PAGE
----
Mathematical Modeling and Simulation of the Cell Envelop, an Active and Adaptable Biological Interface


Marino Arroyo

Universitat Politècnica de Catalunya (UPC) - BarcelonaTech 

Monday, July 17, 1:30 pm


The cell envelop is an active and adaptable interface that plays a fundamental role in many biological events. To name a few, it determines cell shape and mechanics, controls the way cells adhere to each other, drives cell division and motility, and controls the structure and remodeling of multicellular tissues. Fundamental mechanical and chemical determinants of its biological function can be described with mathematical models involving partial differential equations on curved surfaces coupled with the geometric evolution laws for those surfaces. In this talk, I will describe instances of such models coupling chemistry, elasticity, hydrodynamics and active force generation, their numerical discretization, and how they can be used to connect with experiments and understand various phenomena in cell mechanobiology.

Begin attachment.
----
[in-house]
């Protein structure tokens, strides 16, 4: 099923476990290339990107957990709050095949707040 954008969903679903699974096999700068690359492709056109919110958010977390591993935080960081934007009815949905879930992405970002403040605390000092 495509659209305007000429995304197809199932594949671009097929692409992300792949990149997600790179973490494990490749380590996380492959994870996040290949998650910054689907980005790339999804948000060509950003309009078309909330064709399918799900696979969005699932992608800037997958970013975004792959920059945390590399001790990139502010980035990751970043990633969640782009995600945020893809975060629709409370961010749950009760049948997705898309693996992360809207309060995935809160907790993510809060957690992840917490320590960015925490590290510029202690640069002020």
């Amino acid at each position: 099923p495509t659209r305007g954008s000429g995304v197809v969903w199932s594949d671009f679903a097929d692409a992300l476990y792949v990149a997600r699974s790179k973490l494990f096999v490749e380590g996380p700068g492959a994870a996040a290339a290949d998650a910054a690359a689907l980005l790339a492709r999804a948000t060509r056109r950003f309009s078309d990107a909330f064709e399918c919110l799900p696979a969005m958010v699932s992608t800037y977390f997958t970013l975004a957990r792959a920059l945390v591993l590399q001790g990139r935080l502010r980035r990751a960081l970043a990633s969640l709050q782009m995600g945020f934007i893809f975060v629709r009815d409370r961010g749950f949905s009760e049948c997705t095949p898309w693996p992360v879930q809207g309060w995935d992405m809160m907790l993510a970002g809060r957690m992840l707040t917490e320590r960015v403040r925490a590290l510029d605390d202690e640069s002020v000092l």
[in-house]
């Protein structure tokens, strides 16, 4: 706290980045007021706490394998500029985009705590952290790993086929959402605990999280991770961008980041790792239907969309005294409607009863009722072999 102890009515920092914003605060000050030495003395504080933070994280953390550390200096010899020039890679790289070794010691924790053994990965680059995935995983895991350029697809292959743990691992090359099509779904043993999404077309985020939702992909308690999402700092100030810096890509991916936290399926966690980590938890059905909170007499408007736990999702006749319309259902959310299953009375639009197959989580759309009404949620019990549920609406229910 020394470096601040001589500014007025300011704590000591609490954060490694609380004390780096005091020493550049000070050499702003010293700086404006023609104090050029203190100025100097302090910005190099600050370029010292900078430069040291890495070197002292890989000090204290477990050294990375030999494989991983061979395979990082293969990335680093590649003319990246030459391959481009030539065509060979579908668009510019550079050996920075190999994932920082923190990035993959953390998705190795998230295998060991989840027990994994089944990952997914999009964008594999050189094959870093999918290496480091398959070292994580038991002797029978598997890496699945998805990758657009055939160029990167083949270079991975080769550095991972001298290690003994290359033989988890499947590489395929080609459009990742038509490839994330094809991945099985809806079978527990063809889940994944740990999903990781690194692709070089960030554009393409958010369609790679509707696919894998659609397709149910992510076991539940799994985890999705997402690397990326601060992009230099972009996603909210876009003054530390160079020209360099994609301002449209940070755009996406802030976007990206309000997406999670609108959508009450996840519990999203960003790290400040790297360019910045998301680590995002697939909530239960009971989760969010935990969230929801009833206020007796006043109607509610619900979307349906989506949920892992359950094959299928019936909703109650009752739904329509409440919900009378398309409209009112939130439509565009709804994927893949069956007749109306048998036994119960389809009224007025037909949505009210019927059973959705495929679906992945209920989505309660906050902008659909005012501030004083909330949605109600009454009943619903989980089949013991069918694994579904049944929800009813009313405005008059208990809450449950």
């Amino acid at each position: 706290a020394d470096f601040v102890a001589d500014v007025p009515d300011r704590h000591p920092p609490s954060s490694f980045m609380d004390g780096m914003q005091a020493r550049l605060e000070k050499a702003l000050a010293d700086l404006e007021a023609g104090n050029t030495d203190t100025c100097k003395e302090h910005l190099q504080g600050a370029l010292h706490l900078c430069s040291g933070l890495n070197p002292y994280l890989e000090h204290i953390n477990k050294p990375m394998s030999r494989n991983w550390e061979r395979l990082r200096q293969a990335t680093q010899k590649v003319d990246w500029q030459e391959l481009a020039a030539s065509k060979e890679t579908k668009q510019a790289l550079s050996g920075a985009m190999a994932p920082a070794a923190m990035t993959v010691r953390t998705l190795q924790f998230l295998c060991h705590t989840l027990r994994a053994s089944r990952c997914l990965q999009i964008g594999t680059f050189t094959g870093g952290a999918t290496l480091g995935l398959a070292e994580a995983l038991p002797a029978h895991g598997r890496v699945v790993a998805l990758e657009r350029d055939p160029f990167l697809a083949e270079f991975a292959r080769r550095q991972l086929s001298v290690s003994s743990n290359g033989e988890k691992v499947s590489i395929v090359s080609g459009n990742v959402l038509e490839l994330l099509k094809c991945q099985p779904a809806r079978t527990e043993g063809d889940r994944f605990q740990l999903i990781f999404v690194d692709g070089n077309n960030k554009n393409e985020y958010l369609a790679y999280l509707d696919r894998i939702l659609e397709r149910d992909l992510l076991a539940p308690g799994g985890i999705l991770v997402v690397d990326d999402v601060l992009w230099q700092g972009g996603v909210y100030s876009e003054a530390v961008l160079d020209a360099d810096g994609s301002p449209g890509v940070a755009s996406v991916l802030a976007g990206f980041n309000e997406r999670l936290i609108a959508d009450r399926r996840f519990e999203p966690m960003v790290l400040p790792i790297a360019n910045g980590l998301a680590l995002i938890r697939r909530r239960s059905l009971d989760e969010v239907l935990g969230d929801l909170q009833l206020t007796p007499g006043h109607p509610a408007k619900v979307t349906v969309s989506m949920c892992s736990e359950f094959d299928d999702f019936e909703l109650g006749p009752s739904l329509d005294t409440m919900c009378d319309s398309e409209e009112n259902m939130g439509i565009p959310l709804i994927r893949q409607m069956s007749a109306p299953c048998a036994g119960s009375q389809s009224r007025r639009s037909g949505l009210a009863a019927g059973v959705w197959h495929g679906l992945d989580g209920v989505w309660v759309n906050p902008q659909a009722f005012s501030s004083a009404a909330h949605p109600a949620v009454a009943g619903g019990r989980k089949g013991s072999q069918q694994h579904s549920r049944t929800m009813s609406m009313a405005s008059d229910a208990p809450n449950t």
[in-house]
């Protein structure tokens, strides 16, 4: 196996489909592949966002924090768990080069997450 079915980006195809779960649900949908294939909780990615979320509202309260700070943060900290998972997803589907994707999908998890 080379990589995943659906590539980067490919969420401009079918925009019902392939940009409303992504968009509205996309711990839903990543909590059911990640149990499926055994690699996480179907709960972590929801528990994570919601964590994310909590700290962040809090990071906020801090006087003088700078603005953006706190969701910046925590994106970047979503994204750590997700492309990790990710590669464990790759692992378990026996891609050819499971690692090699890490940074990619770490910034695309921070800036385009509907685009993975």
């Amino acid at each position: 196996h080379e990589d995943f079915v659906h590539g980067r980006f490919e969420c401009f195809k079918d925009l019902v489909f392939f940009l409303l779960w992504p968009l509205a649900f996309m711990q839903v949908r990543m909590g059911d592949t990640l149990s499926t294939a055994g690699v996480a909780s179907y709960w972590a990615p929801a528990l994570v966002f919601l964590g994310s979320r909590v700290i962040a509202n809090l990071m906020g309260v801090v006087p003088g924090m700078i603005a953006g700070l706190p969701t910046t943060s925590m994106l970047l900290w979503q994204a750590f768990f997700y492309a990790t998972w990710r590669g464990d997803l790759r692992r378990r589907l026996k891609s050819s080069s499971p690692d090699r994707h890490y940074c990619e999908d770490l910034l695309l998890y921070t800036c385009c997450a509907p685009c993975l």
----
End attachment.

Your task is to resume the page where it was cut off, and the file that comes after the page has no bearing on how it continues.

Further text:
Marino Arroyo is Associate Professor at the Universitat Politècnica de Catalunya (UPC), where he is a member of the Laboratory of Computational Methods and Numerical Analysis (LaCaN) group. He is also affiliated to the Institute for Bioengineering of Catalonia (IBEC). Before joining the UPC, he obtained a PhD from Northwestern University and was a postdoctoral scholar at the California Institute of Technology (Caltech). He has been awarded the O. C. Zienkiewicz Award for Young Scientists in Computational Engineering Sciences by ECCOMAS (2010), two ICREA Academia Awards (2009, 2015), and the ASME/BOEING Structures and Materials Award (2003). He was awarded by the European Research Council a Starting Grant in 2009 and a Consolidator Grant in 2016. His research goal is to develop theories and computational methods to understand the small-scale mechanics of materials and biological systems, with a recent emphasis on cell and tissue mechanobiology and bio-inspired materials.